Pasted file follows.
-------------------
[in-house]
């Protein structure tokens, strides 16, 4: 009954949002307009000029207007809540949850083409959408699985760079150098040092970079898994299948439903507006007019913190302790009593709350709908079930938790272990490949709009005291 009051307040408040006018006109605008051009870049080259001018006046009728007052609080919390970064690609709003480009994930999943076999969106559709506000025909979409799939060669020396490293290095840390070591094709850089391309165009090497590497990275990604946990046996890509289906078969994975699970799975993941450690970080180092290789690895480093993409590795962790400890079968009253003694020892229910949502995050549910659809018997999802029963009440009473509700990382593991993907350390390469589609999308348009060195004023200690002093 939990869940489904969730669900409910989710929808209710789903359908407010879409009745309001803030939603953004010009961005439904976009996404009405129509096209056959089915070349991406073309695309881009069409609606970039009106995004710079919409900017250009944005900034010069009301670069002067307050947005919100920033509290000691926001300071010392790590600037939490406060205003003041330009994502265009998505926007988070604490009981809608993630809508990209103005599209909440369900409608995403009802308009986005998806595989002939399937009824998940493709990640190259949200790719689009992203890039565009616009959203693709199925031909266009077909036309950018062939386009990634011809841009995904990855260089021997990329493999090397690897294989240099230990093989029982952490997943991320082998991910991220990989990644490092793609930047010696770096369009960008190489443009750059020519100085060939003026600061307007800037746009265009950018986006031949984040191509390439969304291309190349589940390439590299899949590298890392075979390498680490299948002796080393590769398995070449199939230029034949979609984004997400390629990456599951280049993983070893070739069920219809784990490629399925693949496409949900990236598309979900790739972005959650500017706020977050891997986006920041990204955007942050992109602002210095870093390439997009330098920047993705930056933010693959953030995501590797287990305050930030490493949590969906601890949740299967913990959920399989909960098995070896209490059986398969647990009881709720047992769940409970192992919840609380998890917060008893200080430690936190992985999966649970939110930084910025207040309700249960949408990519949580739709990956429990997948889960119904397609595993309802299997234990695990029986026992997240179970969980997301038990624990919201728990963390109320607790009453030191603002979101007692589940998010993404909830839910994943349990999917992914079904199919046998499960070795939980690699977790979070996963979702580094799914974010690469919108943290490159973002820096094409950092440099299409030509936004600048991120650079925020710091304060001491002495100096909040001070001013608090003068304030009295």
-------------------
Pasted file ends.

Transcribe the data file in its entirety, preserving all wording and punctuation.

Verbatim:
[in-house]
């Protein structure tokens, strides 16, 4: 009954949002307009000029207007809540949850083409959408699985760079150098040092970079898994299948439903507006007019913190302790009593709350709908079930938790272990490949709009005291 009051307040408040006018006109605008051009870049080259001018006046009728007052609080919390970064690609709003480009994930999943076999969106559709506000025909979409799939060669020396490293290095840390070591094709850089391309165009090497590497990275990604946990046996890509289906078969994975699970799975993941450690970080180092290789690895480093993409590795962790400890079968009253003694020892229910949502995050549910659809018997999802029963009440009473509700990382593991993907350390390469589609999308348009060195004023200690002093 939990869940489904969730669900409910989710929808209710789903359908407010879409009745309001803030939603953004010009961005439904976009996404009405129509096209056959089915070349991406073309695309881009069409609606970039009106995004710079919409900017250009944005900034010069009301670069002067307050947005919100920033509290000691926001300071010392790590600037939490406060205003003041330009994502265009998505926007988070604490009981809608993630809508990209103005599209909440369900409608995403009802308009986005998806595989002939399937009824998940493709990640190259949200790719689009992203890039565009616009959203693709199925031909266009077909036309950018062939386009990634011809841009995904990855260089021997990329493999090397690897294989240099230990093989029982952490997943991320082998991910991220990989990644490092793609930047010696770096369009960008190489443009750059020519100085060939003026600061307007800037746009265009950018986006031949984040191509390439969304291309190349589940390439590299899949590298890392075979390498680490299948002796080393590769398995070449199939230029034949979609984004997400390629990456599951280049993983070893070739069920219809784990490629399925693949496409949900990236598309979900790739972005959650500017706020977050891997986006920041990204955007942050992109602002210095870093390439997009330098920047993705930056933010693959953030995501590797287990305050930030490493949590969906601890949740299967913990959920399989909960098995070896209490059986398969647990009881709720047992769940409970192992919840609380998890917060008893200080430690936190992985999966649970939110930084910025207040309700249960949408990519949580739709990956429990997948889960119904397609595993309802299997234990695990029986026992997240179970969980997301038990624990919201728990963390109320607790009453030191603002979101007692589940998010993404909830839910994943349990999917992914079904199919046998499960070795939980690699977790979070996963979702580094799914974010690469919108943290490159973002820096094409950092440099299409030509936004600048991120650079925020710091304060001491002495100096909040001070001013608090003068304030009295």